http://feedproxy.google.com/~r/NYU_OperationsManagementWorkingPapers/~3/j0-HkvL1rKg/27726
Title: A Column Generation Algorithm for Choice-Based Network Revenue Management
Authors: Bront, Juan Jose Miranda
Abstract: In the last few years, there has been a trend to enrich traditional revenue management models built upon the independent demand paradigm by accounting for customer choice behavior. This extension involves both modeling and computational challenges.
One way to describe choice behavior is to assume that each customer belongs to a segment, which is characterized by a consideration set, i.e., a subset of the products provided by the firm that a customer views as options. Customers choose a particular product according to a multinomial-logit criterion, a model widely used in the marketing literature.
In this paper, we consider the choice-based, deterministic, linear programming model (CDLP) of Gallego et al. [6], and the follow-up dynamic programming (DP) decomposition heuristic of van Ryzin and Liu [16], and focus on the more general version of these models, where customers belong to overlapping segments. To solve the CDLP for real-size networks, we need to develop a column generation algorithm. We prove that the associated column generation subproblem is indeed NP-Complete, and propose a simple, greedy heuristic to overcome the complexity of an exact algorithm. Our computational results show that the heuristic is quite effective, and that the overall approach has good practical potential and leads to high quality solutions.<img src="http://feeds.feedburner.com/~r/NYU_OperationsManagementWorkingPapers/~4/j0-HkvL1rKg" height="1" width="1" alt=""/>Mon, 13 Oct 2008 20:26:02 GMThttp://hdl.handle.net/2451/277262008-10-13T20:26:02Zhttp://hdl.handle.net/2451/27726Dynamic Pricing for an M/M1 Make-To-Stock System with Controllable Backlog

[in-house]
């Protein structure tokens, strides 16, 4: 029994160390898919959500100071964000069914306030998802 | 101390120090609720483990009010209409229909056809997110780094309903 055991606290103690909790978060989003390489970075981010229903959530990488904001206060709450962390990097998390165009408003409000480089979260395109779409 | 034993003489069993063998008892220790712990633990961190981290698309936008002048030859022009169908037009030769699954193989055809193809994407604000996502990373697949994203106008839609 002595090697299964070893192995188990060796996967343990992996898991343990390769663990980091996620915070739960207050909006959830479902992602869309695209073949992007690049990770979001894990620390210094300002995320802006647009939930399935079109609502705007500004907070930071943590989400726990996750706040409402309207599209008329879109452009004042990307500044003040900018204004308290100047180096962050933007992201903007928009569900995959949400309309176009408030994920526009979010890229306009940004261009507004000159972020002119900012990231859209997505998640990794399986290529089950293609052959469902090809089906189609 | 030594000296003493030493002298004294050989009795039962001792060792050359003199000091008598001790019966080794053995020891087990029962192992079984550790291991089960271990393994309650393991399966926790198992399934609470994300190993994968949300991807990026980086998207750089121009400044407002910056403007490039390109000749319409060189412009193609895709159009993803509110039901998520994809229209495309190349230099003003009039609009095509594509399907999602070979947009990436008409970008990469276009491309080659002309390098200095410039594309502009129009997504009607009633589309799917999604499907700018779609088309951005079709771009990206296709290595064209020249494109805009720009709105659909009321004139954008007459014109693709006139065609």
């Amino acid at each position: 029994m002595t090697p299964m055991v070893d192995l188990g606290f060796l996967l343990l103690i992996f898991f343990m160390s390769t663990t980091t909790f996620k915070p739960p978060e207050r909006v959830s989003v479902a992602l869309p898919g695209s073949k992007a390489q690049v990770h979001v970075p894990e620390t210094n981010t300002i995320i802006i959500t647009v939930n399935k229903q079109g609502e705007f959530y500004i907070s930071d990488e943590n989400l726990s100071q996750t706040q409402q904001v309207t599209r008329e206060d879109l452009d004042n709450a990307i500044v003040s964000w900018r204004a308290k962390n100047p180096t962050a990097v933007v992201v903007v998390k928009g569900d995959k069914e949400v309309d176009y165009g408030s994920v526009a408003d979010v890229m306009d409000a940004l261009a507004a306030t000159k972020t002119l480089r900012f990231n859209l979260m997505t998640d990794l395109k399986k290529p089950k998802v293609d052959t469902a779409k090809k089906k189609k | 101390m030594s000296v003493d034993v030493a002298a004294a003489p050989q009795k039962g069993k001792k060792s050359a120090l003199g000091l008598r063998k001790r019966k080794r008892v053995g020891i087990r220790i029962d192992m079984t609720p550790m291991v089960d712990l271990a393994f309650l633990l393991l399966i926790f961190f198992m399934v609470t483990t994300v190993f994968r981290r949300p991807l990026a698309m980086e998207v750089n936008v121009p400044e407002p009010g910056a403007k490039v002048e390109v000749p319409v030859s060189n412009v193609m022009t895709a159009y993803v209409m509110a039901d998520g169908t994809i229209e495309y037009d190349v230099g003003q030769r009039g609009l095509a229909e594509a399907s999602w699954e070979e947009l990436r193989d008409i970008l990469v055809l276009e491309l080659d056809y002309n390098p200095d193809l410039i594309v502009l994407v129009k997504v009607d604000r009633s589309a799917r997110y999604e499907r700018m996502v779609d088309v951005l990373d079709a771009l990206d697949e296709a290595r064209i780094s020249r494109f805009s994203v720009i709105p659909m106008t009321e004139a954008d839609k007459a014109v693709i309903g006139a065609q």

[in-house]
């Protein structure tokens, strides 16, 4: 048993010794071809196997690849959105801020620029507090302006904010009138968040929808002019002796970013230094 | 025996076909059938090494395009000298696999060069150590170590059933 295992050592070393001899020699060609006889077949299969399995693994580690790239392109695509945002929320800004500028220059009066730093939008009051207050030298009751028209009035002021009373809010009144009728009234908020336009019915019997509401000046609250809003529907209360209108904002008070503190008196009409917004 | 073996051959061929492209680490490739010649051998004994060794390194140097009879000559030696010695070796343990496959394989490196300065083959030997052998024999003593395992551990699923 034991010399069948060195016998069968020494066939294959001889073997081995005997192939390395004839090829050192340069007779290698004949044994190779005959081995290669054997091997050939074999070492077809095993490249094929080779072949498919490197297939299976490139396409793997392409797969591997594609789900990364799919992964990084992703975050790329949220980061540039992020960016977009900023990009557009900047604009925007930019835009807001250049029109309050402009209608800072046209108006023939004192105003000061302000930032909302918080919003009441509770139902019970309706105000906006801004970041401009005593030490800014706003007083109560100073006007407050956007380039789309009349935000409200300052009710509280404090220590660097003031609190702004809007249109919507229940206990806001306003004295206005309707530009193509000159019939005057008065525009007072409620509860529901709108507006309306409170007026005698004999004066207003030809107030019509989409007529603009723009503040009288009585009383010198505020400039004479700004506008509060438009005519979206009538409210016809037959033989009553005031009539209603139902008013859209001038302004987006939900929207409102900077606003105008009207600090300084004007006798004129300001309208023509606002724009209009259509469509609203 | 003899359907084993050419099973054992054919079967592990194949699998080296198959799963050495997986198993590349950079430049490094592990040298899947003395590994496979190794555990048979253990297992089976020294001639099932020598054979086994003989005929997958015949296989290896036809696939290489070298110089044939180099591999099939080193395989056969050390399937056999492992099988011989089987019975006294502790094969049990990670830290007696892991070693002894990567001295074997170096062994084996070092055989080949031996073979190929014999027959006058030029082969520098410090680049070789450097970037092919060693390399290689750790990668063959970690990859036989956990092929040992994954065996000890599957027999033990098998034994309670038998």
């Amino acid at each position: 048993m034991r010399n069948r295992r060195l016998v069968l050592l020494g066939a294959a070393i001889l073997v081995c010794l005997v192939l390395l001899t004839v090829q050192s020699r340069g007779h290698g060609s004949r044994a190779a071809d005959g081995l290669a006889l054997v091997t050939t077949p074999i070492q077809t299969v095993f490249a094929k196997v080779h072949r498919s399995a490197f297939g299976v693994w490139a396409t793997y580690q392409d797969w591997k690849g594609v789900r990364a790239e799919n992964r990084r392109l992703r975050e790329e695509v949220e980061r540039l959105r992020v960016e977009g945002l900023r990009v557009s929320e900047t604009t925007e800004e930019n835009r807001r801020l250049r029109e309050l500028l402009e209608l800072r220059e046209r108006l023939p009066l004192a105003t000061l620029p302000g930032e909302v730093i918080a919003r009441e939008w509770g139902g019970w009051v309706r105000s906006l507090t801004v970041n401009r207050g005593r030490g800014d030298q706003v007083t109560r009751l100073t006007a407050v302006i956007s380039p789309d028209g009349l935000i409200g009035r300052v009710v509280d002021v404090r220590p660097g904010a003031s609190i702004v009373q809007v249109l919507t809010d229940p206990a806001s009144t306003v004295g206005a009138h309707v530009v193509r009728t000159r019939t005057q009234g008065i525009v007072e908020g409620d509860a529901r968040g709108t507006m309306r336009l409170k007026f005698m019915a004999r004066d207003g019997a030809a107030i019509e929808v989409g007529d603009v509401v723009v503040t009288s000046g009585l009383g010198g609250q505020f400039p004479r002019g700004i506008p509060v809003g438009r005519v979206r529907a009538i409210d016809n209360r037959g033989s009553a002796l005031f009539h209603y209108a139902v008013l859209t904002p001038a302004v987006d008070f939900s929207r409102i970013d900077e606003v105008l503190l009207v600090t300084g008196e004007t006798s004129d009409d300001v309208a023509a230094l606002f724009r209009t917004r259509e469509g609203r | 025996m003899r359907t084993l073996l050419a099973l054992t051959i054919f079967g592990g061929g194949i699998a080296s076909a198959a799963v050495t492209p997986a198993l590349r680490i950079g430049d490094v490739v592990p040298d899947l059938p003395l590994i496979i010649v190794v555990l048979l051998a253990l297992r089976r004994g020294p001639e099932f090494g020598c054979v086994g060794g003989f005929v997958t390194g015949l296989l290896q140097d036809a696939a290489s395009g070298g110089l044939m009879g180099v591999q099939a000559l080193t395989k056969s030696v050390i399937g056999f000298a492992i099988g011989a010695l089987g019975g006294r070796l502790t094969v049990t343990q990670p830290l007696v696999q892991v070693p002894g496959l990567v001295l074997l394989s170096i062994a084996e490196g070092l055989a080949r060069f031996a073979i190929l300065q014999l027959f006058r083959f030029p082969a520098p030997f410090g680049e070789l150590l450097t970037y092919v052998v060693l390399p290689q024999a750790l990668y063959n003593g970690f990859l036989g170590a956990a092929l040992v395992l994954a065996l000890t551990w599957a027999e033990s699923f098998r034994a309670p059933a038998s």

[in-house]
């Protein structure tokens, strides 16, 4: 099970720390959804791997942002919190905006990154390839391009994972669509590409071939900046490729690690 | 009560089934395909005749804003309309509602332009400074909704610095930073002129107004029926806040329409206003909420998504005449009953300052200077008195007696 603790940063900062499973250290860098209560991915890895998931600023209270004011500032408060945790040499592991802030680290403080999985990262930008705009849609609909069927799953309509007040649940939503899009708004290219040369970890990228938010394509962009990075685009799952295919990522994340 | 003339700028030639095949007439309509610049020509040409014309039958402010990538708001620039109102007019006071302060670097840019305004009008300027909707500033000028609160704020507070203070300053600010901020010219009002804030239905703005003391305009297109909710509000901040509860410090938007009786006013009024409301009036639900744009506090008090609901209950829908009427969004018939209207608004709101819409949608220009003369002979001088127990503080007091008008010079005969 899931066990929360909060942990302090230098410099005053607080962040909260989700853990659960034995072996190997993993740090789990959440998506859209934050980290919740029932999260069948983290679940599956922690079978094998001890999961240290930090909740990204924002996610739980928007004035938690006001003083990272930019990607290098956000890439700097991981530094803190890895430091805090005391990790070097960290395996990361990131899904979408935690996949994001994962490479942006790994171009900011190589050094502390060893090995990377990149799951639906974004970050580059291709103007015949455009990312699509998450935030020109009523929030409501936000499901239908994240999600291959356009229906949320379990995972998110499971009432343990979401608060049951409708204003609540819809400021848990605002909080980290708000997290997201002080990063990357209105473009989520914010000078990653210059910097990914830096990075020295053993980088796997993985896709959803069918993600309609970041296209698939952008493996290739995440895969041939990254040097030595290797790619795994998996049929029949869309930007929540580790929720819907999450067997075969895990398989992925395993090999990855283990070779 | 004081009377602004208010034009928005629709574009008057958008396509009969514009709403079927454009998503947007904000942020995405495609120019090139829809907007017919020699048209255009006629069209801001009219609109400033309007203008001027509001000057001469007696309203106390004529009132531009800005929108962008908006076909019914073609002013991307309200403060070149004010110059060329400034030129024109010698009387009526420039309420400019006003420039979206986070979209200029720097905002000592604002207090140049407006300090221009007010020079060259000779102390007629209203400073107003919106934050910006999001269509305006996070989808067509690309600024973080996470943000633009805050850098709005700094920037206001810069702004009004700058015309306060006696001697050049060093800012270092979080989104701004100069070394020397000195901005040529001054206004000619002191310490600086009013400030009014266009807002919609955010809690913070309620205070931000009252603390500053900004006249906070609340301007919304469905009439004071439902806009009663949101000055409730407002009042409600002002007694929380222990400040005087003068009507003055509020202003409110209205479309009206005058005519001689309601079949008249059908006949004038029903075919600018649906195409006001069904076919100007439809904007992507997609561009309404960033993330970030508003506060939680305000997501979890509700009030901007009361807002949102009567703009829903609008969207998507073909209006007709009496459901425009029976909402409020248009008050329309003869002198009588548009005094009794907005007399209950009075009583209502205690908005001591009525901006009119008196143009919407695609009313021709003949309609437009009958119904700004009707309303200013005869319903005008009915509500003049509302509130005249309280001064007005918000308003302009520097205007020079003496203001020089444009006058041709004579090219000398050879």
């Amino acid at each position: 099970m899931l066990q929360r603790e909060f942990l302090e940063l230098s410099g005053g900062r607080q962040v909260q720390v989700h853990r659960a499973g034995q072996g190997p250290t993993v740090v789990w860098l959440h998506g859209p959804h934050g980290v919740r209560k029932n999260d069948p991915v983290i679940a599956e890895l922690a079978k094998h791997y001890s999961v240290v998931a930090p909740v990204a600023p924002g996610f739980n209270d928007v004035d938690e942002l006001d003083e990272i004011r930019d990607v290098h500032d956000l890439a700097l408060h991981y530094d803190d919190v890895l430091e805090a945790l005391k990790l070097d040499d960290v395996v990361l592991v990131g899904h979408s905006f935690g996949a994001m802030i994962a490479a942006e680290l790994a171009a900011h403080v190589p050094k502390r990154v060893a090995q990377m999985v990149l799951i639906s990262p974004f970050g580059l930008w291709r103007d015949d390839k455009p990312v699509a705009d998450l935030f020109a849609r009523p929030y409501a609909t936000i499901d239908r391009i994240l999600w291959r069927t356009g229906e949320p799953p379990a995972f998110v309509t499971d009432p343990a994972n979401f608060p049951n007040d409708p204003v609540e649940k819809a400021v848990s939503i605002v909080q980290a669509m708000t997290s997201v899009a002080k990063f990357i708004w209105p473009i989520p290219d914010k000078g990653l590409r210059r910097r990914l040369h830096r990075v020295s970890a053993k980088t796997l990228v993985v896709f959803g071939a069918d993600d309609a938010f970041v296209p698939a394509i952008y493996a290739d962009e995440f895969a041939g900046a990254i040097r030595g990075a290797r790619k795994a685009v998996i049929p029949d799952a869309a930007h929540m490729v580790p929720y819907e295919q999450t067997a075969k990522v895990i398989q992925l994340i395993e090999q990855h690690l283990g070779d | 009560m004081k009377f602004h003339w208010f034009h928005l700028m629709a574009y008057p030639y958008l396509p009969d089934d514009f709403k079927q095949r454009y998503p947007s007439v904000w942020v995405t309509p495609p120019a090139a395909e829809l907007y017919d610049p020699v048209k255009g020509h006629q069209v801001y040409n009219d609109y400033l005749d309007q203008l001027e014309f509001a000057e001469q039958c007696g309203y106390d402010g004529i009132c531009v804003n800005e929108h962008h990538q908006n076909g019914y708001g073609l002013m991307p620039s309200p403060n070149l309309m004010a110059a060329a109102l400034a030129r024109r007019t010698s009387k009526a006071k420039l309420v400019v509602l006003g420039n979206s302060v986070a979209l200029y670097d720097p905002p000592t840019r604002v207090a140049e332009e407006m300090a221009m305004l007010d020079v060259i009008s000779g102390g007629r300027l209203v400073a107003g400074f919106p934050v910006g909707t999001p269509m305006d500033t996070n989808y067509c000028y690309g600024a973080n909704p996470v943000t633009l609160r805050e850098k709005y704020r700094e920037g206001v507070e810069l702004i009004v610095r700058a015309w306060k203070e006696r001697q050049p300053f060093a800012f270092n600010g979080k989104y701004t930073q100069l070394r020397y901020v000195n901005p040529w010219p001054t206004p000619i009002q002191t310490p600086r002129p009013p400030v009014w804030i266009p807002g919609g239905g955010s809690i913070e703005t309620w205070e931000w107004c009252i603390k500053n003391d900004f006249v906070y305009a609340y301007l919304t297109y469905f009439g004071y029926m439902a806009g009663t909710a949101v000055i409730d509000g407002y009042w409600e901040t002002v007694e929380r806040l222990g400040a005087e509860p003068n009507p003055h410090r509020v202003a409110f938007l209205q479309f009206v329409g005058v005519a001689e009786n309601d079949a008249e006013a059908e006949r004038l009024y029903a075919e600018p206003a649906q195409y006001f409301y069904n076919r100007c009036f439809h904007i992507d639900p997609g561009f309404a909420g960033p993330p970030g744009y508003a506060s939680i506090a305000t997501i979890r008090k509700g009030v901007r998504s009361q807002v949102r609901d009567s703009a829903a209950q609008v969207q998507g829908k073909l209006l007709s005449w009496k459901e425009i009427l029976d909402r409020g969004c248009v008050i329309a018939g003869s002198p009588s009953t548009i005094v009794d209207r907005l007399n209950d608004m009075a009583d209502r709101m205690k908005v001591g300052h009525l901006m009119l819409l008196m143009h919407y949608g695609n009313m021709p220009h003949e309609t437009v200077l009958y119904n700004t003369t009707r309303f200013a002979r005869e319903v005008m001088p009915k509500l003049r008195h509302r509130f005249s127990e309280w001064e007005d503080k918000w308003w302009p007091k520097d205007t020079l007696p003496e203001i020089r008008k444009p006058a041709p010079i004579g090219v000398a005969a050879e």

http://feedproxy.google.com/~r/NYU_OperationsManagementWorkingPapers/~3/BqFDtC5dvFs/27725
Title: Dynamic Pricing for an M/M1 Make-To-Stock System with Controllable Backlog
Authors: Vulcano, Gustavo<img src="http://feeds.feedburner.com/~r/NYU_OperationsManagementWorkingPapers/~4/BqFDtC5dvFs" height="1" width="1" alt=""/>Mon, 13 Oct 2008 20:19:47 GMThttp://hdl.handle.net/2451/277252008-10-13T20:19:47Zhttp://hdl.handle.net/2451/27725